Firstly, I would also strongly recommend watching this series of Painting Tutorials from Army Painter as a great guide on the process for miniature painting.
Even though they are painting miniatures for Zombicide, the process I use to paint my miniatures is the same.
I started out in the hobby at the local Games Workshop 20 years ago, in the golden era of the company, and I still use the same process I learned then to paint my miniatures today:
I actually use a lot of Army Painter products - specifically their paint brushes, primer sprays, Quick Shade Inks and basing materials. That's just my personal preference - their products are readily available at my LGS, and very well priced.
After the image I'll go into a little more detail as to how I personally approach each step.
Remember, my aim when painting is clean, tabletop standard models - you're not going to find any competition level painting techniques here!
Step 1: Spray
My aim in this step is to use the minimum amount of primer required to ensure that my basecoat will have solid coverage.
My personal preference is to lightly coat my miniatures white during the priming stage. I wouldn't coat it as thickly as the image above, just because I try to minimise any detail that might be lost due to a thick undercoat.
My recommendation would be for beginners should start out priming their models a solid black, as it's more forgiving if your basecoat isn't solid and you miss places.
Note that I spray multiple models at a time - it's much more time efficient that way! I stick all the models I'm priming onto a box, then spray them at the same time (as shown in this post).
Step 2: Basecoat
My aim in this step is to ensure a solid and clean base coat.
I use Formula P3 Paints from Privateer Press as my go-to paint range, mainly because I prefer paint pots over dropper bottles, and the price is more competitive that from other hobby companies that use paint pots.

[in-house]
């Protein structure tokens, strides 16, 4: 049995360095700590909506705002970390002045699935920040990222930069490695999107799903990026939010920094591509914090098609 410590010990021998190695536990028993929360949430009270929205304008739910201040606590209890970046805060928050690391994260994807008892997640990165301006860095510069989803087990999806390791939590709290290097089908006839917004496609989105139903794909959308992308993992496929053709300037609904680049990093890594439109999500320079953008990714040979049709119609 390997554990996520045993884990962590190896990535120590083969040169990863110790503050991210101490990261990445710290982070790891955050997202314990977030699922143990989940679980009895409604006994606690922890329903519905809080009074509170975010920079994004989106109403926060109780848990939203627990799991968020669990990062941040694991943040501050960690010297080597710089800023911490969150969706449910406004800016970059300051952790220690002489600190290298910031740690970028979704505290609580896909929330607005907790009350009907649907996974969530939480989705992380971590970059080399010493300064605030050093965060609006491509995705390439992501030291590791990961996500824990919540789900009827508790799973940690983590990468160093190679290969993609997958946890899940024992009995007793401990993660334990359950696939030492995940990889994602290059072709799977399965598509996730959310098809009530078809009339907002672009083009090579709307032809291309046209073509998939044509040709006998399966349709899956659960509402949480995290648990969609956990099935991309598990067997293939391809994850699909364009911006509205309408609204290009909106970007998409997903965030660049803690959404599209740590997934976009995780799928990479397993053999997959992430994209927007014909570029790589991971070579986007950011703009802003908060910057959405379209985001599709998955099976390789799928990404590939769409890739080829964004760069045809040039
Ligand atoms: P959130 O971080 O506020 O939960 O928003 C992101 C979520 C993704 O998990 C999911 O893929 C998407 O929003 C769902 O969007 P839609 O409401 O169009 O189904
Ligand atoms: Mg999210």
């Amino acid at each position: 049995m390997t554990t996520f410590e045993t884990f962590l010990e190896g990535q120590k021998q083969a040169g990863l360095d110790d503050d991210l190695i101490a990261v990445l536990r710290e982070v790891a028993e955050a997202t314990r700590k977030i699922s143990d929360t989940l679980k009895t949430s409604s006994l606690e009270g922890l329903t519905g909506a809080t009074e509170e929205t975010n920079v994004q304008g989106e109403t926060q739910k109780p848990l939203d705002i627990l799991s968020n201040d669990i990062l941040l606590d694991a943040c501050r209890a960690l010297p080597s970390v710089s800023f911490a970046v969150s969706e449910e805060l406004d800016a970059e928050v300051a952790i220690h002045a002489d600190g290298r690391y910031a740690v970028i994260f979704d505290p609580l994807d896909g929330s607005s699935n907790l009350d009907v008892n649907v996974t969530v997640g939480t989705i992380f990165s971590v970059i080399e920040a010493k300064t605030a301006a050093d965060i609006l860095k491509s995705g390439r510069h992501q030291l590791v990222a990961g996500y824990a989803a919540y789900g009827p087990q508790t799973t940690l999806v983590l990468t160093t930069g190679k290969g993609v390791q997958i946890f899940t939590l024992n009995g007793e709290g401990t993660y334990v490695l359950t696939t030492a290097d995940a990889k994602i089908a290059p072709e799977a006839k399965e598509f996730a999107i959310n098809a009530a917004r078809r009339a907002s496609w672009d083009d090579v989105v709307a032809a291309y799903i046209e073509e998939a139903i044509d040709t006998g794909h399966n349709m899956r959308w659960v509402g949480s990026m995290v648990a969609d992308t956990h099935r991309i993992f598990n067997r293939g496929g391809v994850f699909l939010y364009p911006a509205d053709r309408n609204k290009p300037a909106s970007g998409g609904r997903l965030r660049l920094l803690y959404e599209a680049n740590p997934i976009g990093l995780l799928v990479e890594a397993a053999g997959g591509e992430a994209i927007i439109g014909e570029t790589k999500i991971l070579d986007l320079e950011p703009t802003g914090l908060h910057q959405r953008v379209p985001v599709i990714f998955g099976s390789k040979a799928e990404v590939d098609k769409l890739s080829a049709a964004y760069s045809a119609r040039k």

Step 3: Wash (or Quickshade)
My aim in this step is to create depth in the model by applying the appropriate Shade/Tone to each area.
I use the Army Painter Quick Shade Inks - Soft Tone, Strong Tone and Dark Tone.
Generally, since I want my MERCS models to have a bright finish, I'll wash everything with Soft Tone. I use Strong Tone if I want something to finish darker/dirtier, and only use Dark Tone when washing Dark Greys (to make them look 'black').
Step 4a: Highlight
My aim in this step is to highlight the raised surfaces of the model.
This is the fun step, where I feel the model really comes alive - once the wash is dry, I'll go over each colour with a highlight, leaving the washed tone in the recesses of the model, and using brighter colours to emphasise the raised surfaces of the model.
Step 4b: Basing
My aim in this step is create a base that compliments and contrasts the model.
All my MERCS bases have the same formula:
1 or 2 coats of a Citadel Texture Paint of my choice (usually one that contrasts against the colours of the model), which is then washed and highlighted as required.
Then I add a combination of grass, tufts and flock to add a bit more flavour to the base.
Again, I want to emphasise that this post is aimed at beginners looking for some pointers, and that this is the process I personally use to paint. As with anything in life, remember that practice makes perfect.